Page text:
EH: Sure. The approach that we took was to start open source. I talked about this at JavaOne. I can be a bit of a standards wonk, so initially we did everything in straight XML, BPEL, JBI, XPath, Java, and so on, and chose tools that supported this. This allowed us several things. First, we could get started with the most minimal up-front investment, to test the waters and get our ideas straight. This helped ensure that our education efforts could be applied across a variety of platforms, so that we had an easy exit strategy if we wanted to go in another direction.
Ultimately, we did want the kind of tools that aren't really mature in the open source space just yet; in particular, certain vendors have terrific tools around creating automated processes with human tasks and BAM (Business Activity Monitoring). The productivity can be much greater too when you aren't buried in all that XML.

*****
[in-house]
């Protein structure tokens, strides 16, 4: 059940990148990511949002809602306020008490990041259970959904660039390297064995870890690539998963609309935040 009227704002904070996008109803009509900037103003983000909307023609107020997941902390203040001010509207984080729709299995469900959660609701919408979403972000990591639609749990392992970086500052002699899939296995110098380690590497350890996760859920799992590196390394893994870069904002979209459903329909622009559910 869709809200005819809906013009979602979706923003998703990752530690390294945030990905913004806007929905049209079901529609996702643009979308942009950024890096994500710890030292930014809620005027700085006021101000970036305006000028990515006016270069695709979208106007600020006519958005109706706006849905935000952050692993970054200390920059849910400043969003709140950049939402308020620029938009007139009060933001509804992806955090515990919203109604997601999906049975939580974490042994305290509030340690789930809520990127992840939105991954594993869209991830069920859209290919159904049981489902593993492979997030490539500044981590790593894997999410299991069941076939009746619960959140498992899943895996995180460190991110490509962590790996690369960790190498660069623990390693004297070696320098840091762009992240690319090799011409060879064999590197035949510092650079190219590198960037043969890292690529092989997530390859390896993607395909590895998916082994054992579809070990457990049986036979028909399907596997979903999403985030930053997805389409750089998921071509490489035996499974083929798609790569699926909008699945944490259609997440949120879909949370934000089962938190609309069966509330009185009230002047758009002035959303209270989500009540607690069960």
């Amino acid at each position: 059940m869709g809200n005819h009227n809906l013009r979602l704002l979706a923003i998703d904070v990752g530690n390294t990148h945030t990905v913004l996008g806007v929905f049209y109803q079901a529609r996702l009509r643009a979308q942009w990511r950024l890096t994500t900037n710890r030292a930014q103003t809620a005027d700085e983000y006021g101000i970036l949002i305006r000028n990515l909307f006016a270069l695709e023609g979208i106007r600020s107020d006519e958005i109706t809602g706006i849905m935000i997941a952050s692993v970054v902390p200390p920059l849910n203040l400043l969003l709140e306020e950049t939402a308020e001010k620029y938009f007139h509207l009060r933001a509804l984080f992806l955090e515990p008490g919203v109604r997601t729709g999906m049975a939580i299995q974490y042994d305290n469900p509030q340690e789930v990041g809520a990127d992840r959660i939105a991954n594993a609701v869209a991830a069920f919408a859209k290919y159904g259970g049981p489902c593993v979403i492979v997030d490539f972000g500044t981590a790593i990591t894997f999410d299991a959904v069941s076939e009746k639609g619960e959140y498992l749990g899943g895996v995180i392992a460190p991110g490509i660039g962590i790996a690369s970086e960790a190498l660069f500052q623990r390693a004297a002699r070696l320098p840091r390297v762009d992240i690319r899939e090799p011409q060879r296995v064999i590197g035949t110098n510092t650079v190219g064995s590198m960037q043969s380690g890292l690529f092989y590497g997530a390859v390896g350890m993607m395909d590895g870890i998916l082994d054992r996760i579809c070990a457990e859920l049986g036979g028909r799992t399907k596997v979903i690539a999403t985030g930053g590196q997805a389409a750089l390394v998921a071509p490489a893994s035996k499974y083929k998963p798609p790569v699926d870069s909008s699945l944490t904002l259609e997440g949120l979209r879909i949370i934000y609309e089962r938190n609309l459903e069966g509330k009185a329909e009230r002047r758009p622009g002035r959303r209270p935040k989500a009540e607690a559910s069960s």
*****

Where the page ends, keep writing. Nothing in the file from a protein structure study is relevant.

Whatever you go with, you want to understand the vendors' fundamental vision of SOA. Lots of SOA vendors came out of the integration space, and so they have all of these legacy adapters lying around, and you get their adapter for PeopleSoft and JDBC and Exchange wrapped up in a bow with an ESB sticker on it. That was convenient for vendors for a while, but that might not get you very far. Others have a vision of SOA as an event engine, which is very appealing to me from the perspective of loose coupling and analytics. Other vendors are really focused on processes, which is very cool too. Beyond simply creating a catalog of services, if you look at where the real productivity gains are, they'll be realized in automated processes, because the models can be understood by business people, and they can put KPIs around steps in the process, and get generated dashboards that help them visualize what's happening in the business and improve efficiency.